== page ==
Capital expenses can help with taxes because the expenses are entered as an asset for the future.  Operating expenses are taxed because the expenses are not registered as future assets, so they do not depreciate in value. 
Capital expenses are the money that is spent on buying property.   

Operating expenses are the money that is spent on maintaining the property. 

Some examples of capital expenses include machinery, vehicles, buildings, furniture, computer systems, lab apparatus, patents, etc.  Some examples of operating expenses include rent, utilities, machinery repair, worker wages, pension plans, advertising costs, accounting fees, legal expenditures, etc. 

When is it Appropriate to Record Capital Expenditure as an Asset?

Capital expenditures are recorded on the balance sheet of a company under the heading fixed assets. Capital expenditures are not recorded as an expense because of their large outlay as well as their ability to provide benefits in future periods, so they are not a part of the income statement. Capital expenditures are reported in the cash flow statement for the financial period in which they occur.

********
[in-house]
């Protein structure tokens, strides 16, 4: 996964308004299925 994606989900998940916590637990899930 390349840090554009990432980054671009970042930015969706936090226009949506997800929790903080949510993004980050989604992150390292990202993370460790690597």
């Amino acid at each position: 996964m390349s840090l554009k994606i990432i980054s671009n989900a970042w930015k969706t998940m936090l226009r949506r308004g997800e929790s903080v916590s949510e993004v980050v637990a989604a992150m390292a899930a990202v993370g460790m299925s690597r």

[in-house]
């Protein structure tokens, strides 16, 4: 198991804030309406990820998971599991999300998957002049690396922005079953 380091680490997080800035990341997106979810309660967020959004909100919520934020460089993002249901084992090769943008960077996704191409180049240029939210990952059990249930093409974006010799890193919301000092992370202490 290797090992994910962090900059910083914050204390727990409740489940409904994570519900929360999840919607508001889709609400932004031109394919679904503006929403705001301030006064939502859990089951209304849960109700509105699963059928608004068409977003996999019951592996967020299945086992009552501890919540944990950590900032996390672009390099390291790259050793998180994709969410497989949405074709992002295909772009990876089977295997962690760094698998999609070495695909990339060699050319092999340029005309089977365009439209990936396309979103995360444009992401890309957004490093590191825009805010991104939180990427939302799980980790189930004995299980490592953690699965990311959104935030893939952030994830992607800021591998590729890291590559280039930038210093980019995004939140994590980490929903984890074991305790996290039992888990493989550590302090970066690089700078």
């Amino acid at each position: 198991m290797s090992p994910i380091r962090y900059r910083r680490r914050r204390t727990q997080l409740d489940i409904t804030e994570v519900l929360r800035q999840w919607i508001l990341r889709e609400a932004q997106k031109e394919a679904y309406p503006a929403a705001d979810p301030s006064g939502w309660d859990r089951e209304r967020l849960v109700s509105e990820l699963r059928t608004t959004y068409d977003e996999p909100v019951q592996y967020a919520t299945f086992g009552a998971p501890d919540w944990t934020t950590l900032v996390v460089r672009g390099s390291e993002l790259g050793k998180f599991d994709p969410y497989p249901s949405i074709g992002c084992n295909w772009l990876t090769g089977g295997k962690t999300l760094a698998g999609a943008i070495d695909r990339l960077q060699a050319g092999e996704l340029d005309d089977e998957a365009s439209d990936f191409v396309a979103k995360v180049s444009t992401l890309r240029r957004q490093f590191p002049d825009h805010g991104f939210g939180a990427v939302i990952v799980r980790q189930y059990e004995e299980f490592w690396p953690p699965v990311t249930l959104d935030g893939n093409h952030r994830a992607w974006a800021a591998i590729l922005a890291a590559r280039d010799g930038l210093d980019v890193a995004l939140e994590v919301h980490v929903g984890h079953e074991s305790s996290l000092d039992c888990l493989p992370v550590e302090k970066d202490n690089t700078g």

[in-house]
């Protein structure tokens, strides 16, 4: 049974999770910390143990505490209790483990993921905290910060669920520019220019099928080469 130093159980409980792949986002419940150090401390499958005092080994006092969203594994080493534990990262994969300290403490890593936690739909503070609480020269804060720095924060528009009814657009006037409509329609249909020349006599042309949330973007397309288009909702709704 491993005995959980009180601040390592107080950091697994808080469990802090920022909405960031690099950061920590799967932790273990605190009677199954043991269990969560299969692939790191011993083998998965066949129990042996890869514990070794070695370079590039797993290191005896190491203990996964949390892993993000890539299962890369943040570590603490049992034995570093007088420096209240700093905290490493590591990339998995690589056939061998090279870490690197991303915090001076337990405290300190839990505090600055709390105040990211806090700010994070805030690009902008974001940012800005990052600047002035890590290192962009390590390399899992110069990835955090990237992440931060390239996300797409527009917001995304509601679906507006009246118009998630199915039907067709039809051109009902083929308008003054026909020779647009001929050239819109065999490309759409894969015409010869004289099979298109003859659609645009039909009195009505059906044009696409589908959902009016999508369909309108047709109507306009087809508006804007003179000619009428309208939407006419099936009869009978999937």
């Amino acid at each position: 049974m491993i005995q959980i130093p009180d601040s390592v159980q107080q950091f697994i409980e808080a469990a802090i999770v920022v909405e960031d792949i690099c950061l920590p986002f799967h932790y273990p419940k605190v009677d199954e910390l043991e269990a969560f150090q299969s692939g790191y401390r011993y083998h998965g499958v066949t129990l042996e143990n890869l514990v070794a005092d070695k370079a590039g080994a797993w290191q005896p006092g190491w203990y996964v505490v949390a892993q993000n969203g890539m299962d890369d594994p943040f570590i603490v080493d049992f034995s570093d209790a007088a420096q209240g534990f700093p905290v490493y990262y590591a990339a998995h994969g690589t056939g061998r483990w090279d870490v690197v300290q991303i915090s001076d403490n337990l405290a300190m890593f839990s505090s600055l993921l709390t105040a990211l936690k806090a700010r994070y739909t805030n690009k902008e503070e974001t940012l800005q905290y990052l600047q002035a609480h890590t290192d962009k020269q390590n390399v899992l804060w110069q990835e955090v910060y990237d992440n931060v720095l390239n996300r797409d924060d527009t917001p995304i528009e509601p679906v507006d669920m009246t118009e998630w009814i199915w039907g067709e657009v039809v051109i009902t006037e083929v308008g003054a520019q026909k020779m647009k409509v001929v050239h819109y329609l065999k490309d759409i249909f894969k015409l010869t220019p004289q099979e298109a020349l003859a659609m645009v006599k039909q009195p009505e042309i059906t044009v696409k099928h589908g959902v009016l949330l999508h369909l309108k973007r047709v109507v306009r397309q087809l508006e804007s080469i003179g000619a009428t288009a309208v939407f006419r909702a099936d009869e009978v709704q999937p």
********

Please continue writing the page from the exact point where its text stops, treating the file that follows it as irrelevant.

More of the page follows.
Is Capital Expenditure Used to Acquire a Company’s Fixed Assets?

Yes. Capital expenditure is used to acquire a company’s fixed assets by purchasing, improving, or maintaining the efficiency or capacity of the company. Fixed assets are usually physical, and non-consumable assets such as property, equipment, or infrastructure. Fix assets are useful and last longer than one accounting period. 

Is Investment Considered Capital Expenditures?

Investments can be considered capital expenditures when the money is used by a business to purchase fixed assets, such as land, machinery, or buildings. These items may be purchased using cash, assets, or loans. Capital-intensive businesses require a large financial investment to start and run, whereas companies that don’t need much money to start or maintain are not capital intensive.